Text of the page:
Edmund was the second son of Theobald Butler and Joan ['FitzJohn'], daughter of John.
Edmund succeeded to his father’s lands upon the death of his elder brother Theobald, the 5th Chief Butler of Ireland, who died 14 May 1299. Memorandum of 15 Sep 1300 “that Edmund le Butiller, brother and heir of Theobald le Butiller, did homage to the king at Carlaverok, on 30 August, for all the lands that Theobald at his death held of the king in chief”.
On 07 Feb, 19 Edw 1 [1300/1301] it was noted that Edmund le Butiller was to pay to the king the 3,000 l for the debts of his ancestors at the rate of 30 l yearly..
Edmund was the heir of his mother, Joan. The Writ for her Inquisition Post Mortem was dated 26 May 31 Edw I . She was seised of lands in the counties of Surrey, Southampton, Buckinghamshire and Essex. Edmund was recorded as age 24, and as age 29. On 13 Jan, 32 Edw I [1303/1304] an Order was made to deliver to "Edmund le Butiller of Ireland, son and heir of Joan la Botillere" the lands of his mother, as the escheator found by Inquisition.
He married in 1302, Joan, daughter of John (FitzThomas FitzGerald).
He was created Justiciar of Ireland in 1303 with a fee of £500 per annum.
He was knighted in London by Edward II in 1309.
Three years later he defeated the O'Byrne and O'Toole clans in Glenmalure.
At a great feast at Dublin on Sunday 29 of September 1313, he created 30 Knights, by patent, dated at Langley 4 January 1314.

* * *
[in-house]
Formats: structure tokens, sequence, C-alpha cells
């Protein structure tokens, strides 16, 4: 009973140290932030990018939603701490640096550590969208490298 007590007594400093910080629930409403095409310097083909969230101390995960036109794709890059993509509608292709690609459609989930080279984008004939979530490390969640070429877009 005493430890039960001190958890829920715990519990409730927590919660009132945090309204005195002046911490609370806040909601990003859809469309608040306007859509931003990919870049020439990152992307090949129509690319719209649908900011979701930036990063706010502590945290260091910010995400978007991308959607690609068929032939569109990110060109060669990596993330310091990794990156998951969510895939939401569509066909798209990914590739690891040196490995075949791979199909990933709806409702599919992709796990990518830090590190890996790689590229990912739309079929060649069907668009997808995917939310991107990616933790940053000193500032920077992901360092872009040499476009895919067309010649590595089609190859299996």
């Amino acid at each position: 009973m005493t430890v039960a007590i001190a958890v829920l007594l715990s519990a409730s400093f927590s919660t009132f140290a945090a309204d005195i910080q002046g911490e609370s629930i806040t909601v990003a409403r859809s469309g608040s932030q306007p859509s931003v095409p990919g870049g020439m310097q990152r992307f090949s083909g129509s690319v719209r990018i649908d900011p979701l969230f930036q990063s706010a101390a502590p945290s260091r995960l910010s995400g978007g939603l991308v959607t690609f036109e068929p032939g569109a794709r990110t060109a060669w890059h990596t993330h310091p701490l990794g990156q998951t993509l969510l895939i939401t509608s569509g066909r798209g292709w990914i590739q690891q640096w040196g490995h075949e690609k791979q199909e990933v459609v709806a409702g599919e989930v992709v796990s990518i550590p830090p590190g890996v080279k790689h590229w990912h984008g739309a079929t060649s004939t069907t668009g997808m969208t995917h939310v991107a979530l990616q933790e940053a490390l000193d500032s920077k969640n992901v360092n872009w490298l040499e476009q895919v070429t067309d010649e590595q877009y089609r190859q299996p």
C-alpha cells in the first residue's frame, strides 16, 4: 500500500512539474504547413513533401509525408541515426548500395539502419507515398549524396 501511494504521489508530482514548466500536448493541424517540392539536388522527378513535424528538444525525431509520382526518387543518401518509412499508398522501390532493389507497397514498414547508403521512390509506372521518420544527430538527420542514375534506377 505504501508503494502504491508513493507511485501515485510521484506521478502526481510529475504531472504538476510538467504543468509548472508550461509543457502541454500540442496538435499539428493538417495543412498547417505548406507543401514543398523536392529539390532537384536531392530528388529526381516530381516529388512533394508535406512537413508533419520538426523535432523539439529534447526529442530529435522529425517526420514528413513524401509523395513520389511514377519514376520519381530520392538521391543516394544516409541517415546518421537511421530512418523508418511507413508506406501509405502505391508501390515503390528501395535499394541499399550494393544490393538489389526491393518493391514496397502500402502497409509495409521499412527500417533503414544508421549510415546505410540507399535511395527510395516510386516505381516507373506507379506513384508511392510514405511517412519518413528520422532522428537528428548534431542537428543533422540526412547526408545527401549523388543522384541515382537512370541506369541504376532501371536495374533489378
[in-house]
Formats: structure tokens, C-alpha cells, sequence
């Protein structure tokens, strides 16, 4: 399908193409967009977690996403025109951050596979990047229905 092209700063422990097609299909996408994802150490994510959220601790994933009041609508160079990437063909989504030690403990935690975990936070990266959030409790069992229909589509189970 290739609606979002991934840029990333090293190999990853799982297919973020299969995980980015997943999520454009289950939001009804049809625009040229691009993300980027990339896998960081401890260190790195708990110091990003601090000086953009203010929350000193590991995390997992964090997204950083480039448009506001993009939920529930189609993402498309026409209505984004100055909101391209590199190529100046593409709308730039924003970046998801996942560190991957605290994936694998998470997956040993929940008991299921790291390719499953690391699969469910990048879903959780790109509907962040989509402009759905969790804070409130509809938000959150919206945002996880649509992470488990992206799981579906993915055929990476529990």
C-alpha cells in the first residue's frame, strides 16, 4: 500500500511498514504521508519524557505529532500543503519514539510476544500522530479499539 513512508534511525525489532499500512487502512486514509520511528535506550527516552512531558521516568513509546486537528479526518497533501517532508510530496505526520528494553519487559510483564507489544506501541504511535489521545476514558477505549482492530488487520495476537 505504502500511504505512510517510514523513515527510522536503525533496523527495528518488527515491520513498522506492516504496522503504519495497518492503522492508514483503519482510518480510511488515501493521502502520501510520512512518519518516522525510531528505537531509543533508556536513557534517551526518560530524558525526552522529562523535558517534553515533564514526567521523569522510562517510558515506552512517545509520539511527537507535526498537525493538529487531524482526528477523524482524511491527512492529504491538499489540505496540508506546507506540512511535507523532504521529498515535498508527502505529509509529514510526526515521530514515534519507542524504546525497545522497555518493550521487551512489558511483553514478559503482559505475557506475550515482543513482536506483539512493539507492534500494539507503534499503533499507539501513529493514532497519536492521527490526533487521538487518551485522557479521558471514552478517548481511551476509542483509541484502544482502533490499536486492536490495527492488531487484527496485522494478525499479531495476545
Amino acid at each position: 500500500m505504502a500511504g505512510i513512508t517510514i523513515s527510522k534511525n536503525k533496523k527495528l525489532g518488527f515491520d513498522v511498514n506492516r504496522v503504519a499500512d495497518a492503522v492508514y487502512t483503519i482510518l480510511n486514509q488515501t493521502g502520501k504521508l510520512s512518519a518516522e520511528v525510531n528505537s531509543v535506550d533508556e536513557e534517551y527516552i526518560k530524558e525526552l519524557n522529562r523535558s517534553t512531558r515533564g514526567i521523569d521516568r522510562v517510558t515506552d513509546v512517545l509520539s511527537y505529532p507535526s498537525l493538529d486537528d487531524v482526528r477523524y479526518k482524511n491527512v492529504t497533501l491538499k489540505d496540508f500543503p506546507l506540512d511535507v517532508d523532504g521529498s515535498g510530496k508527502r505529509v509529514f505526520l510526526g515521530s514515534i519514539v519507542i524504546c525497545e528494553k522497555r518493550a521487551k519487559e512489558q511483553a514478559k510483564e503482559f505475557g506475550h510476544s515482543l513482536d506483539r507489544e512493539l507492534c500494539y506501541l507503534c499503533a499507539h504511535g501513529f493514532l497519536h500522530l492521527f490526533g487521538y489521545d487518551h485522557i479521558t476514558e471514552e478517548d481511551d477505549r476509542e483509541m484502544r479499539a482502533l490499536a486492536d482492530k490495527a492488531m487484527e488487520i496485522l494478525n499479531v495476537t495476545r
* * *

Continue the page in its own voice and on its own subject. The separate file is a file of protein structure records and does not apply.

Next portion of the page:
He died (after returning from a pilgrimage to St Jago of Compostella in Spain) on 13 Sep 1321 in London and was buried on 09 Nov at Gowran, Co. Kilkenny..
He made his will in London on 12 Sep 1321 and was recorded as Sir Edmund Le Botiller, Knight.
James Butler, 1st Earl of Ormond (1305–1337)
Lawrence Butler (source?)
Joan Butler, who married in 1321 Roger Mortimer (second son of Roger, brother to Edward, Earl of March)
Margaret who married Sir Thomas Dillon of Drumrany, ancestor to Viscount Dillon (source?)
The earldom of Carrick
On 01 Sep 1315 Edward II granted Edmund and his heirs the castles and manors of Karryk Makgriffyn and Roskre (Roscrea) in Ireland. Although these lands were deemed to be the earldom of Carrick it appears that he was not granted the title Earl of Carrick.